“Once you see two penises in one run,” says Sullivan Summer, “that’s enough.”
It was around noon on a bright January day in 2022, and Sullivan was entering the North Woods of Central Park by the waterfall. Tons of people were around, so the ultrarunner left the main, paved loop and took a series of turns into a thick clump of trees. Hoping to find some semblance of trails and hills, she found something else: a sex act in progress. She averted her eyes and picked up her pace only to find what looked like a drug deal taking place. Money and plastic bags were being shifted from hand to hand. Gripped with fear, she knew she couldn’t show it. “I tried to look like I was totally cool with whatever.” After what seemed like an eternity, she was past them. But soon, there was a man hiking with his son. Accessible bathrooms are a problem in the city, and the father was relieving himself behind a tree. Penis number two. Suffice it to say, Sullivan hasn’t left the main loop since.
It’s part and parcel for her return to New York. She hasn’t lived in the city since 2004, and considering the pandemic, things have changed quite a bit. Then again, she has too. She’s a different person, literally.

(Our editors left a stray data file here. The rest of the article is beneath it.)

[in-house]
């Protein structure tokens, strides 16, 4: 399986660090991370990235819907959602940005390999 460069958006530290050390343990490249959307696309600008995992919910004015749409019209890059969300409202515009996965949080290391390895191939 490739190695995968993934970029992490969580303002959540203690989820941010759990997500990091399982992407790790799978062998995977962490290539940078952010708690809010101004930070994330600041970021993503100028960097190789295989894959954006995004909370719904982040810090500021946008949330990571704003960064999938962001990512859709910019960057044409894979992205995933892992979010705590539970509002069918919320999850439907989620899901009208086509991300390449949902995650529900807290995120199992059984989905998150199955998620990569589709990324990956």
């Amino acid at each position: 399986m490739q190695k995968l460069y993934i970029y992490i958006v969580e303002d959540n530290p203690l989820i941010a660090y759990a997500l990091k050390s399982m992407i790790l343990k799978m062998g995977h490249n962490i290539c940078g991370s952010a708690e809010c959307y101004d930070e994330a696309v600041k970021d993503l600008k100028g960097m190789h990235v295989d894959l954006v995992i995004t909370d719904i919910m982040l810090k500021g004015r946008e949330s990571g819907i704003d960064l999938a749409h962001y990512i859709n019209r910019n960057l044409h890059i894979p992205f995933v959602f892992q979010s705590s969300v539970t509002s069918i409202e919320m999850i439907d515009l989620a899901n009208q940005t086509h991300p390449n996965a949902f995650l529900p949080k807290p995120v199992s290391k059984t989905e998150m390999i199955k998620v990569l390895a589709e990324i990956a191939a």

For most of her life, Sullivan was known as Jenna Powers. The same Jenna Powers that in 2017 was featured in Women’s Running Magazine. She won’t say that she was born Jenna Powers, because that was the name that was given to her when she was adopted at the age of one. To her, that name is dead.
Raised in New Hampshire with a white family, she was the only Black person she knew. According to the World Population Review, only 1.6% of the state’s population identifies as Black or African American. She wouldn’t go to school with another Black person until she was in college.
Relatively light-skinned, as a kid she was assumed to be everything from Egyptian to Puerto Rican to just someone with a good suntan. “I knew I didn’t look like anyone else,” she says and remembers being told by her adopted family: “You are not Black.” Her parents became angry if anyone said that she was. When they finally realized they couldn’t ignore it anymore, they would simply say, “Well, we don’t consider you Black.” And that is something, at the age of 44, she’s still trying to come to grips with.
“Over the past two years, I think almost no one has gotten through without some soul searching,” she says. For her, it was the trauma from adoption and her assumed ethnic ambiguity that she’d always smiled away and shoved down inside. She found herself opening it all up like an old, weathered trunk. “I came to a lot of realizations,” she says. And like most things in her life, once a decision was made, she took swift action with a one-way ticket, six boxes of clothes shipped via FedEx and a change of address application while on the plane.
Just days prior, Sullivan’s boss at Amazon had returned from a 10-week sabbatical to find out the news. “While you were gone some things happened,” she told him. “I changed my name. I got a divorce. And I’m moving to New York.” That was Monday. On Saturday, she was in midtown Manhattan in a one-bedroom apartment above the M&M’S Store in Times Square. “It was liberating,” she says. “But it also made me feel a bit untethered.”